The Beach, the Ballyhoo, the Barracuda and Me

Valerie Marcley

© Copyright 2018 by Valerie Marcley

Photo courtesy of Wikimedia Commons.
Photo courtesy of Wikimedia Commons.

This authentic fish yarn (without the hyperbole), was included in my first book Alize’, A Caribbean Love Story. I thought readers would most likely wonder why this somewhat magical occurrence was shimmed in, and certainly think it came from my imagination. I’m glad to have the opportunity to reveal it is, indeed, true.

Islands. Islands seduce. At least for me. I spent idyllic childhood summers barefoot on a little island. Oil lamps and candles, wild raspberries eaten off the bush; fresh well water pumped into jugs, hauled back to the cottage in a wheelbarrow; a surrounding frigid sea every plucky kid gleefully jumped into from the pier, from the beach, showing off to the shivering adults. The beloved seagulls' scolding caw. That’s where islands’ first serenaded me. 

Sailing and working as yacht crew in the Caribbean - it’s all islands. We’d no sooner drop anchor at one island, when I would see another island hissing from the horizon. “Psst - I’m here. Come to me”. I needed to go to that one, as soon as possible. Did I get my fill? Not yet.

Some Caribbean islands are volcanic with lush green mountains, purple in the morning shadows before the sun tips the peaks. Some are flat coral islands, all sand, beaten by sun, surrounded by reefs. It was at one of these where my encounter with two fish took place. It’s an island that’s all beach and salt pans. You could walk around it if you had the time and the sun didn’t eliminate you. 

My partner Bill and I were sailing on his boat, living a life many would envy. Drifting wherever we wished, needing only wind and a fish. We’d trail a line behind the ketch and usually caught a wahoo or kingfish by the time we found an anchorage. Or I’d dive in and hunt for a lobster. We’d pick the tender shoots of palm trees to make salad. 

It was a long sail to this particular island. We rested on board and the next day dinghied ashore for a walk on the endless white beach. Bill, who has been dubbed “Bill the Nudist”, stripped his tee-shirt and shorts immediately and got back to nature.

The sun’s razor rays were depraved. We buttered ourselves with sunscreen and soaked in the warm water when needed. The surrounding ocean was, as always, an unreal blue but near shore almost white - the shade of a lovely refreshing cocktail - so glass-sheer you could see through it for thirty feet. Listless, it barely stirred as it lapped the leeward side of the island shore.

Around West Indian reefs, a small silver fish swims in the top few inches of the sea. It’s a bait fish local fishermen call a ballyhoo. It's about 8 inches long with a long slender needle “nose” somewhat unicornish. In some places it is called a needlenose or a garfish - a Lilliputian swordfish. They skip in and out of the water like a shining stone.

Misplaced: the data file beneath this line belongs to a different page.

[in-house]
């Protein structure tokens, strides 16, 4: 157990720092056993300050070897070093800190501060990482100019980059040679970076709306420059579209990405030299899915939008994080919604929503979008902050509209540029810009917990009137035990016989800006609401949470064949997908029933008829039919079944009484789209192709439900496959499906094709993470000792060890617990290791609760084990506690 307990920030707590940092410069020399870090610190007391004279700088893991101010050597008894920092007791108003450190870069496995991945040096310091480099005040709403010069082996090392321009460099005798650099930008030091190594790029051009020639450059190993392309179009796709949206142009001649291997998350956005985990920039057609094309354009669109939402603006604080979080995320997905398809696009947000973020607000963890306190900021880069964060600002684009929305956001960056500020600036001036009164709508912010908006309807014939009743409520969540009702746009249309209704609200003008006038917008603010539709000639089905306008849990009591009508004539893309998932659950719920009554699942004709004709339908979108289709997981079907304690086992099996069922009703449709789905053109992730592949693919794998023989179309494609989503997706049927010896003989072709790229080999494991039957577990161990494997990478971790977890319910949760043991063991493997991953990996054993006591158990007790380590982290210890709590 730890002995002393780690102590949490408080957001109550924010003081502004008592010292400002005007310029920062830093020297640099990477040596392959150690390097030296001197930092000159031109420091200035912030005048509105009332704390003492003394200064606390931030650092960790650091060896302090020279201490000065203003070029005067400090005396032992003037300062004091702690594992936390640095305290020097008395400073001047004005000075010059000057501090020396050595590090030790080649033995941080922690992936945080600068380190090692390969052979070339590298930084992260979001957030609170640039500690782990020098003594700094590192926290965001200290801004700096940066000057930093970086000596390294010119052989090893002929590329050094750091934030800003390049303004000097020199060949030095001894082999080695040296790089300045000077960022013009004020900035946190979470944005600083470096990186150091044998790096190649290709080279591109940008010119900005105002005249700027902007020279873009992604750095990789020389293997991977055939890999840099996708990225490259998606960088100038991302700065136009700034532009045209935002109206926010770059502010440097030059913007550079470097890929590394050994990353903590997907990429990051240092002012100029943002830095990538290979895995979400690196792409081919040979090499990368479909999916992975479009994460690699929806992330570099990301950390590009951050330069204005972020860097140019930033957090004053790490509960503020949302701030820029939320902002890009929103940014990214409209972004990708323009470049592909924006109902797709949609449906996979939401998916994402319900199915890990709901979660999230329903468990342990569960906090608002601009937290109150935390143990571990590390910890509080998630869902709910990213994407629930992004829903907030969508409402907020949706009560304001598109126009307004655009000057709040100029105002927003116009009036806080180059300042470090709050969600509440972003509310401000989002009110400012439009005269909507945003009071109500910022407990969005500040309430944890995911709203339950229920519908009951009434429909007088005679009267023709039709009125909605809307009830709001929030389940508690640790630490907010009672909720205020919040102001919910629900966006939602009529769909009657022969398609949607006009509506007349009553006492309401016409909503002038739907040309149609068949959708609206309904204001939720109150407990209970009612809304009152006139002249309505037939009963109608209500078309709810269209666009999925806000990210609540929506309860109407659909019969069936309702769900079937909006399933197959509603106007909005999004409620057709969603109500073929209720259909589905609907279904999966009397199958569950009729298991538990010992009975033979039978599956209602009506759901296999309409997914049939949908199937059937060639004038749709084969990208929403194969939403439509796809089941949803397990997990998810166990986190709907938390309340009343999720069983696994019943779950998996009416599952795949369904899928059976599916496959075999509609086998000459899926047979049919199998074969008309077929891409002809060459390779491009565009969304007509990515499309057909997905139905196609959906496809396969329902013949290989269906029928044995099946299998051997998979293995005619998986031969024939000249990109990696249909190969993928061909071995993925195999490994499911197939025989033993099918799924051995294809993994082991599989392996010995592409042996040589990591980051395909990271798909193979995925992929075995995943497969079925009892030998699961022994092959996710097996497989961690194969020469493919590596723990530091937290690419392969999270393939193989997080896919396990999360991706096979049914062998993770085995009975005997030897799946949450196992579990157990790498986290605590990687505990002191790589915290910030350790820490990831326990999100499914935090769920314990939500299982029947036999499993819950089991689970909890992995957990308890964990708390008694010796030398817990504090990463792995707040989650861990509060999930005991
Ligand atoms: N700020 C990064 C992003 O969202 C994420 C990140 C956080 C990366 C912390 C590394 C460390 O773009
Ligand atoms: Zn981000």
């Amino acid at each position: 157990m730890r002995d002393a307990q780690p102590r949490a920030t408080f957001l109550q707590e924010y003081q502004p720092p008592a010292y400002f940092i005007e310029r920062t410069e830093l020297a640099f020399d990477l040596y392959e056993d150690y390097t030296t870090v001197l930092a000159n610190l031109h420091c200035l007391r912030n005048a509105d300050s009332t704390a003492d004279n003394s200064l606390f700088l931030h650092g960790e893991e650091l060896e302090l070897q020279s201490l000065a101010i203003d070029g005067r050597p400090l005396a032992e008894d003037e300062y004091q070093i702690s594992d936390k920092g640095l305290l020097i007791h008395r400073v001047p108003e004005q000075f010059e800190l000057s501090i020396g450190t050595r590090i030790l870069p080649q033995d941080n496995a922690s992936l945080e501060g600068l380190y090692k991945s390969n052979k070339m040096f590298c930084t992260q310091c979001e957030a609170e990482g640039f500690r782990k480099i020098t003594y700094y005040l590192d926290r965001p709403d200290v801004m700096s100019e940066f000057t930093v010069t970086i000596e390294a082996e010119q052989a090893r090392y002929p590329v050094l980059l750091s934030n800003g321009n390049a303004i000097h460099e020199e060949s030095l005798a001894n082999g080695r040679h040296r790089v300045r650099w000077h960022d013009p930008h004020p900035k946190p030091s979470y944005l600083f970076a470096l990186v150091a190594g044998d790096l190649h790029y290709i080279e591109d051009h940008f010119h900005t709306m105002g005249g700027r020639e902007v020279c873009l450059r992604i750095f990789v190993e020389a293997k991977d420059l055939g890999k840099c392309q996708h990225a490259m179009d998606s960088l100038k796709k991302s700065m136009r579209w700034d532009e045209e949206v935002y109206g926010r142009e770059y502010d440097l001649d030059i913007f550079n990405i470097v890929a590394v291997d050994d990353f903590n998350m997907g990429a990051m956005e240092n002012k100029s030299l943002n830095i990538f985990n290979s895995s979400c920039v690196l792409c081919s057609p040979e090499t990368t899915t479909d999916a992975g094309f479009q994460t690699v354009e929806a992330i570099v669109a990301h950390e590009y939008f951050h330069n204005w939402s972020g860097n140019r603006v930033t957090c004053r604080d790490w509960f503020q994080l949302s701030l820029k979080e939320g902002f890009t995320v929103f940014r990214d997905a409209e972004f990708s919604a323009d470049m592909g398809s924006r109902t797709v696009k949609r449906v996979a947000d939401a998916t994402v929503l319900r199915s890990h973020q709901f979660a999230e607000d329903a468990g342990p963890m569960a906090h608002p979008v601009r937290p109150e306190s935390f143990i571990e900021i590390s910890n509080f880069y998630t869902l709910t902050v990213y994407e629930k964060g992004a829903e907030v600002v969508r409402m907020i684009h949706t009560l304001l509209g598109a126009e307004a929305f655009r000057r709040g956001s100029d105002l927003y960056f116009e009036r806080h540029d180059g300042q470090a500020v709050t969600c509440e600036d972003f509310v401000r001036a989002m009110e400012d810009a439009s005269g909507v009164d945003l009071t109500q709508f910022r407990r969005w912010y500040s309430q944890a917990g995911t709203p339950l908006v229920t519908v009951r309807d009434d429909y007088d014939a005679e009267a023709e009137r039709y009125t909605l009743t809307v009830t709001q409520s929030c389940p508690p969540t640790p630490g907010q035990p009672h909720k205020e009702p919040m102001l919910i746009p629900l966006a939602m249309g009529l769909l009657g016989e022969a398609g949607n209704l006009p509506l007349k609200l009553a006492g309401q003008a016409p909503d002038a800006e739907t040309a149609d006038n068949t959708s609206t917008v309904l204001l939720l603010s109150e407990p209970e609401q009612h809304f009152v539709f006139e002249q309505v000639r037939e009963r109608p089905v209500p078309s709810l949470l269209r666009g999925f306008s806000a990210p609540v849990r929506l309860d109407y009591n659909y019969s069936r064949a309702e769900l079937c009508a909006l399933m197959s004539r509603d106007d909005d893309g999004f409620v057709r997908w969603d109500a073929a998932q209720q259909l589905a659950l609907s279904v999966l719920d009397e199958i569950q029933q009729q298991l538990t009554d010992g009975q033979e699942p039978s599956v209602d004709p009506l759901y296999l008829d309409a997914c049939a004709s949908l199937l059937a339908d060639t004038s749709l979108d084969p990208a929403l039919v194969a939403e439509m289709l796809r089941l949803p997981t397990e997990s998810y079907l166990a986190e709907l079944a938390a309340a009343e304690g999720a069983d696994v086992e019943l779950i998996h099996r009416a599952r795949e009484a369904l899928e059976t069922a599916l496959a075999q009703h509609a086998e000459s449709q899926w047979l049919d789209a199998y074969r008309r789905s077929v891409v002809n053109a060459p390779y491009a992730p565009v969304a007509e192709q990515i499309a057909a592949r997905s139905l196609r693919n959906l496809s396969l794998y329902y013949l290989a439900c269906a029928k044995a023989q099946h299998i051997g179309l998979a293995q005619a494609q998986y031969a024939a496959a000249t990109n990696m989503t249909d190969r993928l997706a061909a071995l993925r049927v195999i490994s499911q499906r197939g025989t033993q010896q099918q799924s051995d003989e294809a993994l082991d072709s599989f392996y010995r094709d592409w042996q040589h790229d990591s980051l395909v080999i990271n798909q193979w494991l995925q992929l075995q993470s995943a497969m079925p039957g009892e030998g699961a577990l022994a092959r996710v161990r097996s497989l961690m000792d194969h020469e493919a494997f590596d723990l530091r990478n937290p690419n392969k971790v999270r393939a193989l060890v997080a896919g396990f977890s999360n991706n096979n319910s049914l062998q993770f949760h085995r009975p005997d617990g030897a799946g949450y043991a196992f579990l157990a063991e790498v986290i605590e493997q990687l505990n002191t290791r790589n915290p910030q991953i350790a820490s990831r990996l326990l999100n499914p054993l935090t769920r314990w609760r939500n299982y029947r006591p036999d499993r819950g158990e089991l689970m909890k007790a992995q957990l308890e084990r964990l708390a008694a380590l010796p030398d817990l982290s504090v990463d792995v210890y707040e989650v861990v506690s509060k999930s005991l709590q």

The beautiful silence was broken by a kerfuffle of splashing. A ballyhoo swiftly arched out of the water flying several feet though the air. A big barracuda followed, just a few feet behind. They both splashed down and we could see the life threatening race continue through the limpid water. Again the little fish jumped airborne; the barracuda again and gaining. I could feel the terror of the tiny fish. On their third jump into the air, I yelled, “Come here, I will save you!” The ballyhoo turned and jumped directly to my feet at the water’s edge. I picked it up with both hands. We could see the barracuda through the transparent water, nose to us, glaring. He was angry! Barracudas have a natural frown and always look angry, but I was sure he was raging specifically at me! Shortly he spun, seemingly in a huff, and swam away. I watched him until he disappeared then gently lowered the ballyhoo in the shallow water. It swam away - in a different direction.

Bill and I looked at each other happily astonished. Did the fish understand me? Or was I the only alternative? Do fish hear? Did we speak a mysterious language of the cosmos? Of nature? Do ballyhoo speak English? Will he send a thank you note?

I prefer to believe that little guy understood and we had a remarkable encounter I shall cherish and never forget. I hope my ballyhoo feels the same.

After working as professional yacht crew for more than a decade, I moved back to the New England shore and produced music festivals. I also approached writing in earnest. Most of my short stories are true Caribbean tales, “creative nonfiction”, a genre unknown to me when I left the country. I write fictional books as well. My goldmine and muse is the Caribbean, real and imagined. I planned to write a series linking one of those, but I was not happy with the second book. The first just flowed, gripped me entirely and was fun to write. The second did not - perhaps because the first was all my creation, while the next in the series was based on two fictionalized true occurrences. Writing this piece for Storyhouse submission has stimulated me to dive in and do what I enjoy so much, writing! I shall approach the series again and inject life into that second book!  
First in my Noir Series,The Big Deep:

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